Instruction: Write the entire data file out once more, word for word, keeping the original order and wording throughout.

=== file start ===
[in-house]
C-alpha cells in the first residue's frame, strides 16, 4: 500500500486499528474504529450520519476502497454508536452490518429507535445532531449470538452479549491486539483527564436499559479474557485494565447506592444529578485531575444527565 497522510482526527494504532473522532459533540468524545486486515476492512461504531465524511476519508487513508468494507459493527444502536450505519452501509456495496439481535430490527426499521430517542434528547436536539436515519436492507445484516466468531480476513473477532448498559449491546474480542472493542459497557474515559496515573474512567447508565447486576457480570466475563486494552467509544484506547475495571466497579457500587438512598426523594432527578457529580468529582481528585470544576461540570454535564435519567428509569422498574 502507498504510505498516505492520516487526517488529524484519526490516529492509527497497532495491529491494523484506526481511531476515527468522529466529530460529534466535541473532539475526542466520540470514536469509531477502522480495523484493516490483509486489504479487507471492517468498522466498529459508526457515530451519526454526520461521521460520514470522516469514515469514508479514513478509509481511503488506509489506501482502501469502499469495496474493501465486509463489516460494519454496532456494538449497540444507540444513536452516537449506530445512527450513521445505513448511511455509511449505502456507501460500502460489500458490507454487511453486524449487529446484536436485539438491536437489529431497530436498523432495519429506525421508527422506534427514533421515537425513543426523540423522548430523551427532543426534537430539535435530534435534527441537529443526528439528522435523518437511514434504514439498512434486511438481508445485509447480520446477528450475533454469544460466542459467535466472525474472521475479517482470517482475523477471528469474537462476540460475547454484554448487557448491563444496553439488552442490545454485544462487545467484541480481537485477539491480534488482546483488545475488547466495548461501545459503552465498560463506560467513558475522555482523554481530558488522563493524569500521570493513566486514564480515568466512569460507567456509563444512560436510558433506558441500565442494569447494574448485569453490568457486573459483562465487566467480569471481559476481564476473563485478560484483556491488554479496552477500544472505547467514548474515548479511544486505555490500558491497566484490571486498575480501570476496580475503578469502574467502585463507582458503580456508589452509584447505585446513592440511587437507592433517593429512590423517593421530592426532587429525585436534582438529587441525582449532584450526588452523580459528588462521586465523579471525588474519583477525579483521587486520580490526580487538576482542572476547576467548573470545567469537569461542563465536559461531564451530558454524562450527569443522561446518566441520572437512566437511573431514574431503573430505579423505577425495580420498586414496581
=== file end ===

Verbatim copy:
[in-house]
C-alpha cells in the first residue's frame, strides 16, 4: 500500500486499528474504529450520519476502497454508536452490518429507535445532531449470538452479549491486539483527564436499559479474557485494565447506592444529578485531575444527565 497522510482526527494504532473522532459533540468524545486486515476492512461504531465524511476519508487513508468494507459493527444502536450505519452501509456495496439481535430490527426499521430517542434528547436536539436515519436492507445484516466468531480476513473477532448498559449491546474480542472493542459497557474515559496515573474512567447508565447486576457480570466475563486494552467509544484506547475495571466497579457500587438512598426523594432527578457529580468529582481528585470544576461540570454535564435519567428509569422498574 502507498504510505498516505492520516487526517488529524484519526490516529492509527497497532495491529491494523484506526481511531476515527468522529466529530460529534466535541473532539475526542466520540470514536469509531477502522480495523484493516490483509486489504479487507471492517468498522466498529459508526457515530451519526454526520461521521460520514470522516469514515469514508479514513478509509481511503488506509489506501482502501469502499469495496474493501465486509463489516460494519454496532456494538449497540444507540444513536452516537449506530445512527450513521445505513448511511455509511449505502456507501460500502460489500458490507454487511453486524449487529446484536436485539438491536437489529431497530436498523432495519429506525421508527422506534427514533421515537425513543426523540423522548430523551427532543426534537430539535435530534435534527441537529443526528439528522435523518437511514434504514439498512434486511438481508445485509447480520446477528450475533454469544460466542459467535466472525474472521475479517482470517482475523477471528469474537462476540460475547454484554448487557448491563444496553439488552442490545454485544462487545467484541480481537485477539491480534488482546483488545475488547466495548461501545459503552465498560463506560467513558475522555482523554481530558488522563493524569500521570493513566486514564480515568466512569460507567456509563444512560436510558433506558441500565442494569447494574448485569453490568457486573459483562465487566467480569471481559476481564476473563485478560484483556491488554479496552477500544472505547467514548474515548479511544486505555490500558491497566484490571486498575480501570476496580475503578469502574467502585463507582458503580456508589452509584447505585446513592440511587437507592433517593429512590423517593421530592426532587429525585436534582438529587441525582449532584450526588452523580459528588462521586465523579471525588474519583477525579483521587486520580490526580487538576482542572476547576467548573470545567469537569461542563465536559461531564451530558454524562450527569443522561446518566441520572437512566437511573431514574431503573430505579423505577425495580420498586414496581